Simpler route to NVQs

A three-year review of engineering qualifications has brought about a less complex training systems says Adele Kimber

Since their inception in the mid-1980s, National Vocational Qualifications have suffered from an overly complex system, a bureaucratic assessment procedure, and a plethora of overlapping qualifications. Employees and employers often have to struggle with complicated paperwork which takes their eyes off the real training challenge.

But engineering training providers hope to offer employers and employees a simplified system, as from next month.

The 150-plus vocational qualifications covering the engineering industry will be reinvented, simplified and significantly reduced in number.

Most engineering NVQs reach the end of their life in September. Many no longer match industry needs as the job, the technology or practice has changed. And even though there are many overlapping and confusing qualifications, there are still gaps where there are no qualifications available.

The engineering industry has spent three years trying to put this right, reviewing the standards on which its vocational qualifications are based. Work on three streams – maintenance, manufacturing, and joining – has gone on in parallel.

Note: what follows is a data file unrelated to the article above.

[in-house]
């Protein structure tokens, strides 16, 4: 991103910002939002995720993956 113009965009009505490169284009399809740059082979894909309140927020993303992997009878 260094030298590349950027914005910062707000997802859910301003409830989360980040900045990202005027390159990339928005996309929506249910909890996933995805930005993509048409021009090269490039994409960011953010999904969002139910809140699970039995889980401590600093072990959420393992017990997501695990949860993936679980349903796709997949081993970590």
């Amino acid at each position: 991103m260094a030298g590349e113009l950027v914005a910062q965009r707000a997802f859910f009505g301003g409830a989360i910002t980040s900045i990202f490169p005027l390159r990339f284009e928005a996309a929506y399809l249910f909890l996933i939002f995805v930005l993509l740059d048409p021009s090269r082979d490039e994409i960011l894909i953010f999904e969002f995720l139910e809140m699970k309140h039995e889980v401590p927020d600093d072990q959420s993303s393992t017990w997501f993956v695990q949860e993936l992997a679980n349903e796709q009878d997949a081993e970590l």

The Engineering Reformation Project has worked to define a range of agreed standards on which vocational engineering qualifications will be based. The standards set out exactly at what employees need to be competent.

Those involved hope the result will be fewer, more flexible qualifications, made up of a core of mandatory units with a choice of options. For example, the Engineering and Marine Training Authority will reduce its 70 qualifications to 17.

Tim Feast, director of the Occupational Standards Council for Engineering, the body charged with overseeing engineering qualifications, says the rationalisation is important to help mobility of the workforce and to help skills be transferred from one industry to another.

‘You would not expect someone working in agricultural machinery manufacture to be able to transfer easily into the nuclear industry. But there must be a system for those skills to be used in the automotive sector,’ he says. ‘The new standards will help skills to be transferred and I hope that will be the attraction for industry.’

At Rolls-Royce Industrial Power, Tom Wilson, training centre manager is hopeful that if the qualifications are simpler to run then they will be easier to promote to managers and their staff. The company is putting the whole workforce progressively through NVQ level 2, with many starting level 3 in various disciplines.

‘The problems we have now are that the NVQs are not user-friendly. Simplification of assessment would help,’ he says.

Despite many of the old problems with NVQs, the engineering industry has enthusiastically supported the qualifications, helped by its tradition of apprenticeships, and has more than 140,000 people with NVQs. Emta is by far the biggest player in the market as both a lead body, responsible for helping to set standards, and as an organisation that offers qualifications. It holds more than 80% of the market for engineering NVQs, with 110,000 qualifications awarded.